Symbolism in Lord of the Flies Essay

Symbolism in Lord of the Flies Essay

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Symbolism in Lord of The Flies
William Golding's Lord of the Flies is a novel about a group of English school boys who are stranded on a tropical island after their plane has been attacked and crashes during World War II. In the beginning, the boys like being on their own without adults. The boys separate into two groups, led by Jack and Ralph. Jack is obsessed with hunting, and he and his group pay do not pay attention. Ralph is concerned about keeping a rescue fire lit so they will have a chance to be rescued, but no one else seems too concerned about it. At least one ship passes by without noticing the boys on the island. Things on the island deteriorate into chaos and savagery. Jack and his tribe are consumed with hunting and violence; Ralph and his few followers are unable to defend themselves against the savagery. Things begin to change when Jack starts painting his face to be a more successful hunter. Without the restraints of society (shame) of authority (in the form of adults), or his own conscience, Jack is free to pursue whatever evil he has in his heart--and he does. Several boys are murdered and Jack soon controls every boy on the island but Ralph. Jack and his savages light a fire to flush Ralph out of hiding so they could kill him. A naval commander rescues them just in time, because the savagery would escalate and none of the boys would have survived. As a child about the same age of the boys in Lord of The Flies, Golding read R.M. Ballantyne’s Coral Island. According to Reynolds, Ballantyne’s Coral Island is an adventure novel about shipwrecked boys that provided Golding with similar plot ideas that he used in Lord of the Flies. Golding’s use of the names Jack and Ralph are both from Ballantyne’s Coral Island (Re...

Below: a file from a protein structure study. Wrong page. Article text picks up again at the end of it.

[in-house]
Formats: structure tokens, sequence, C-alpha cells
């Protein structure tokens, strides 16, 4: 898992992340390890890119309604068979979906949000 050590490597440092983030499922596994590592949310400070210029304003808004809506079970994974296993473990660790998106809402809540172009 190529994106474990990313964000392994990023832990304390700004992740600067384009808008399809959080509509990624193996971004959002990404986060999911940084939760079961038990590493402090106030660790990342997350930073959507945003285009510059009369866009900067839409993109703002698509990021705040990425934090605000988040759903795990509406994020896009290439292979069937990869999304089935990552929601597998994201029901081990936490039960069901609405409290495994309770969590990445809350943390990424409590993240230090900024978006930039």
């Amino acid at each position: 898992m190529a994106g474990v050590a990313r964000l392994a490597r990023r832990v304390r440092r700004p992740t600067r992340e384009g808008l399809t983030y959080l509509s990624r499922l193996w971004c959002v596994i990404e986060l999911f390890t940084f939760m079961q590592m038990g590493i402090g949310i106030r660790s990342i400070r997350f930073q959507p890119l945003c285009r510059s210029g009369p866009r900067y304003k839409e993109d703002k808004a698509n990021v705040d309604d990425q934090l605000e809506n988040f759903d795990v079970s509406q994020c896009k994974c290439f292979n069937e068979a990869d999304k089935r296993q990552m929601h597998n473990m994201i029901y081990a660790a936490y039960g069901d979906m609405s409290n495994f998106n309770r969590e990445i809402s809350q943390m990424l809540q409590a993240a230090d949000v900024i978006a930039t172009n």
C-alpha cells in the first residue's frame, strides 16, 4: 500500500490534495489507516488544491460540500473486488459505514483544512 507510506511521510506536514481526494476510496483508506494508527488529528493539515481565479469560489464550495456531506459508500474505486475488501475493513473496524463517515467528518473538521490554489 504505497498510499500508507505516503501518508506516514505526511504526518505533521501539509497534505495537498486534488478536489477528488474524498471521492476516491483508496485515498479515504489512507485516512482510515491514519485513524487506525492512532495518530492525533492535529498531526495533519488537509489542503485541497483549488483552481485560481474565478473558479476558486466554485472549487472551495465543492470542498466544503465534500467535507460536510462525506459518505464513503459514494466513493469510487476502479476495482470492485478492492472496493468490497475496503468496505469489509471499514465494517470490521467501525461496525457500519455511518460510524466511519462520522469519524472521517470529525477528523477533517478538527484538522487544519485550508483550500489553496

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... people into “primitive animals” ( ).

Works Cited
Clarke, A. P. "Lord of the Flies Character Profiles." StudyWeb. Freeserve, 24 June 2001. Web. 18 Feb. 2014.
Frost, Martin. "The Lord of the Flies." Frost's Meditations. Martinfrost.ws, 1 Apr. 2007. Web. 18 Feb. 2014.
Golding, William. Lord of the Flies. New York: Penguin Group, 2007. Print.
"Lord of the Flies (film by Brook [1963])." Encyclopedia Britannica Online. Encyclopedia Britannica. Web. 24 Feb. 2014.
Reynolds, Kimberly. "R.M. Ballantyne." The Cambridge Guide to Children's Books in English. 2001. Credo Reference. Web. 3 Feb. 2014.
Wallace, Robert. "The Young Wild Pack in Lord of the Flies." Editorial. LIFE 25 Oct. 1963: 95-105. Lordoftheflies.org. Web. Web. 18 Feb. 2014.
Zimbardo, Philip G. The Lucifer Effect: Understanding How Good People Turn Evil. New York: Random House, 2007. Print.



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